Posts Tagged With: dance

Uptown Funk: The CBeebies Edition

Do. Do-DO-Do, Do-DO-Do, Do-Do. You’re humming it now, aren’t you? Oh, it’s catchy. It’s one of the most cynically manipulative records since ‘The Living Years’, a cocktail of old sounds under a modern groove, several records ripped off (amateurs borrow, experts steal) in order to make a song that teenagers play loudly through their phones in those evening alcopop sessions in the park, even as their parents dance badly to it at the office disco. It is masterfully produced, expertly performed and I love it. Say what you like about the state of contemporary music; Mark Ronson’s a genius.

I first encountered ‘Uptown Funk’ at Butlins, in February last year, where it featured in the finale of Diversity‘s street dance act. They were tight, they were effortlessly entertaining and I was humming that song for weeks. Winter turned into spring and someone did a lipdub featuring hundreds of classic movies. Then someone else did a montage using dance sequences. Then someone else did the same thing with the Golden Age of Hollywood. I have not linked to any of these because chances are you’ve seen them, and because my own meagre offering – proud of it as I am – does tend to pale into insignificance. But that’s OK. “Always,” said Max Ehrmann, “there will be greater and lesser persons than yourself.”

Here’s a reflection on parenting. When you’re faced with the prospect of bad behaviour, you can sometimes circumvent it by simply upstaging it. One evening in August I had to entertain four tired, slightly fractious children – and a very well-behaved dog – in the van in a Lidl car park while Emily shopped. I did this by turning up the radio, and singing along to ‘Uptown Funk’ at the top of my voice, accompanied by with the sort of extravagant, flamboyant Dad dancing that would make Carlton Banks raise an eyebrow. In doing so I attracted the attention of several passers-by, as well as the cashiers in Lidl, who stared in bemusement while Emily pretended she didn’t know who I was.

When we were done, Thomas said “Dad, that was really embarrassing.”

I said “You think that was embarrassing? You just wait and see what I’ve got planned for your teenage years.”


Fast forward to October, and the video you saw at the beginning. I won’t go into the details, except to say that I restricted myself to HD clips only, which is why certain programmes aren’t featured (I’d have loved to have included Big Cook, Little Cook, but the surviving footage on YouTube really is rather grainy). In a way, that sort of self-imposed limitation made things easier, because otherwise you find yourself floundering under the weight of serious choice fatigue. There are so many CBeebies programmes (past and present) in which dancing features. Several shows are featured more than once, partly because they fit but partly because I was exhausted and just wanted to finish the thing. This was as painstakingly down-to-the-frame as anything I’ve ever done, and hopefully it shows, at least in the decent parts.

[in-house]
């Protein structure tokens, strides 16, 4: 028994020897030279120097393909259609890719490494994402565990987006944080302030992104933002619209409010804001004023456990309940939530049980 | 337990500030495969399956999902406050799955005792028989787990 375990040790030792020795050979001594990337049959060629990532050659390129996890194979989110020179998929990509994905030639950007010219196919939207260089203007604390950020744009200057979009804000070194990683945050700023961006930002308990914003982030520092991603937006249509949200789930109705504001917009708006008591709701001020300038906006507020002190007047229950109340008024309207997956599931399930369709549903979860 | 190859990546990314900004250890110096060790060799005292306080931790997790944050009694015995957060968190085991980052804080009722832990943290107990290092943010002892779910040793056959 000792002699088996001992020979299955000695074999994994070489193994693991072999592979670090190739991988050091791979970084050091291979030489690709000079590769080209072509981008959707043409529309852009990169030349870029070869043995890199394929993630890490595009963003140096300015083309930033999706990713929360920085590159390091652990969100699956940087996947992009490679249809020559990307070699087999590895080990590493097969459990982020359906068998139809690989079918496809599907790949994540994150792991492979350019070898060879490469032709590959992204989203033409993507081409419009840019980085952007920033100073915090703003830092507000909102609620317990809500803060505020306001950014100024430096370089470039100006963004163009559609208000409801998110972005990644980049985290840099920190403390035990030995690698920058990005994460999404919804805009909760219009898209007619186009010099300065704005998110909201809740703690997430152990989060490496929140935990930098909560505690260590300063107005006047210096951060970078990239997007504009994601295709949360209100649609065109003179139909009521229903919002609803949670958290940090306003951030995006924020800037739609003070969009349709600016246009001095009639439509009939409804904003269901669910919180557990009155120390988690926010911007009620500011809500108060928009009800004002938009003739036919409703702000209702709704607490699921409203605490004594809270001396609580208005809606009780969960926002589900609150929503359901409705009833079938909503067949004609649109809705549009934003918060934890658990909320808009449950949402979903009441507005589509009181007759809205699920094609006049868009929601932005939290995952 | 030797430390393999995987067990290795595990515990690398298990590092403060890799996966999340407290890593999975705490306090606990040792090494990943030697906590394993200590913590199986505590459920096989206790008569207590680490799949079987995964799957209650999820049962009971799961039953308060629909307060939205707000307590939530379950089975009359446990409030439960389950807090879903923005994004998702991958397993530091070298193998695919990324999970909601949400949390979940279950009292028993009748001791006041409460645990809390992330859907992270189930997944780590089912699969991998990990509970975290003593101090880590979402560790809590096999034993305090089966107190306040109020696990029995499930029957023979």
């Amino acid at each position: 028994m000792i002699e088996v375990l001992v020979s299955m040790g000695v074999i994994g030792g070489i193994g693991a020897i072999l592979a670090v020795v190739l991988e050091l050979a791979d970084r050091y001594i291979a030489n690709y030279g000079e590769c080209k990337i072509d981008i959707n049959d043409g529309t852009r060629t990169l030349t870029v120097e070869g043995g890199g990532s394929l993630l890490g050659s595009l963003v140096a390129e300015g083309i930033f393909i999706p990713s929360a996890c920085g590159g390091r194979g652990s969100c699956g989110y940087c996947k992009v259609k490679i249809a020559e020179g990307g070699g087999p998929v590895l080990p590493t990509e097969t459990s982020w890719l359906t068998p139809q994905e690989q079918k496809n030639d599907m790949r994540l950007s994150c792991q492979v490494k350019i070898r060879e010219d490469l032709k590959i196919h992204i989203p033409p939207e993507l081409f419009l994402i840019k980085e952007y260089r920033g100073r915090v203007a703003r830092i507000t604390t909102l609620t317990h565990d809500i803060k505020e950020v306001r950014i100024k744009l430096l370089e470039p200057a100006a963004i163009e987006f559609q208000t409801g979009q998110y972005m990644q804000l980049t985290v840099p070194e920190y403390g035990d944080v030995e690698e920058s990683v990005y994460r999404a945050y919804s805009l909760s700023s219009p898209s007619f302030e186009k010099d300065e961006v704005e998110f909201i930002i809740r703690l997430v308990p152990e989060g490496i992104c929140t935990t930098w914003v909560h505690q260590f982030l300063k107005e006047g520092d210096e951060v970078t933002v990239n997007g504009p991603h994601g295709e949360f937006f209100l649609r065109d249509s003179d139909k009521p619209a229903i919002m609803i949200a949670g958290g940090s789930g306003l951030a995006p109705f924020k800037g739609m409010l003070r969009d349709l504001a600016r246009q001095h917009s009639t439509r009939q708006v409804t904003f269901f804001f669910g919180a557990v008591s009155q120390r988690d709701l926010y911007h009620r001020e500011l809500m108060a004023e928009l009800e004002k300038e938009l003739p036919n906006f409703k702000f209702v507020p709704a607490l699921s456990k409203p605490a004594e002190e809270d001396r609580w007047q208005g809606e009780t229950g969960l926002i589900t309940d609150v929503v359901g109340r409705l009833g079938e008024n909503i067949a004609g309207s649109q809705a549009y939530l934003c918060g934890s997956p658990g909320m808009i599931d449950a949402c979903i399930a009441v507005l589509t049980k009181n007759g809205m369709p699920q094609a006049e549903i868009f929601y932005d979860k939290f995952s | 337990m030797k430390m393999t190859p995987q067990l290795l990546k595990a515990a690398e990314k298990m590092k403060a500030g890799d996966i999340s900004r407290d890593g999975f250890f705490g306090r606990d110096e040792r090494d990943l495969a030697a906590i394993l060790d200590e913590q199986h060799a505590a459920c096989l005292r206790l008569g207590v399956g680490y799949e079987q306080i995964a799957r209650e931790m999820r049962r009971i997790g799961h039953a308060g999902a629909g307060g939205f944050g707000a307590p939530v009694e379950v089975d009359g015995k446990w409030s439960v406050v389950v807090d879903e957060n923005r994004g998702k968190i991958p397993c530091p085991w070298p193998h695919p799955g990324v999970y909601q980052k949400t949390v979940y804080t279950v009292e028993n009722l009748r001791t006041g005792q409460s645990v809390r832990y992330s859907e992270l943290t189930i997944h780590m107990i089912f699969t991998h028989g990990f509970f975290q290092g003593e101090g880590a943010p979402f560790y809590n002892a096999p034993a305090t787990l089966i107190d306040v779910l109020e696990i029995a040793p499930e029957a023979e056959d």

The first person I showed it to was Alan Gilbey. “It’s good,” he said, “but it needs more Dinopaws!”. Which gave me another idea, but that’s still in the works, so you can’t see it yet. In the meantime, this went on YouTube and round the houses (I’ve been informed, anecdotally, that several people who are in it saw it and liked it) and there it now sits, drawing in a steady stream of visitors. Certainly the hit count – 105,000 as we go to press – is gratifying, and as close to ‘viral’ as I am ever likely to get.

Just in case you’re interested, here’s a list of all the shows featured, in order of first appearance:

Show Me Show Me
Let’s Play
The Elves and the Shoemaker
Number Raps
The Lingo Show
The Tweenies
Dinosaur Raps
CBeebies Pantos: Strictly Cinderella
Something Special: We’re All Friends
My Story
The Three Little Pigs
Tilly and Friends
Charlie and Lola
Furchester Hotel
Peter Rabbit
Tree Fu Tom
Make Way For Noddy
Justin’s House
Sarah and Duck
Mr Bloom: Get Set Grow
Small Potatoes
Grandpa in my Pocket
Wussywat the Clumsy Cat
Let’s Celebrate
Baby Jake
Hey Duggee
Lunchtime Song
Same Smile
Mister Maker Round The World
Old Jack’s Boat
Katie Morag
Carrie and David’s Pop Shop
Swashbuckle does ‘Happy’
CBeebies Prom
In The Night Garden
The Let’s Go Club

Would I do it differently now? Probably. There are vague synchronicity issues I’d like to fix, mostly near the beginning (I swear the original is correct; I think it happened during the YouTube encoding). On the other hand it mostly works. A couple of scenes still make me wince. But I am pleased, in particular, with the way it unfolds in the last minute. Don’t believe me? Just watch.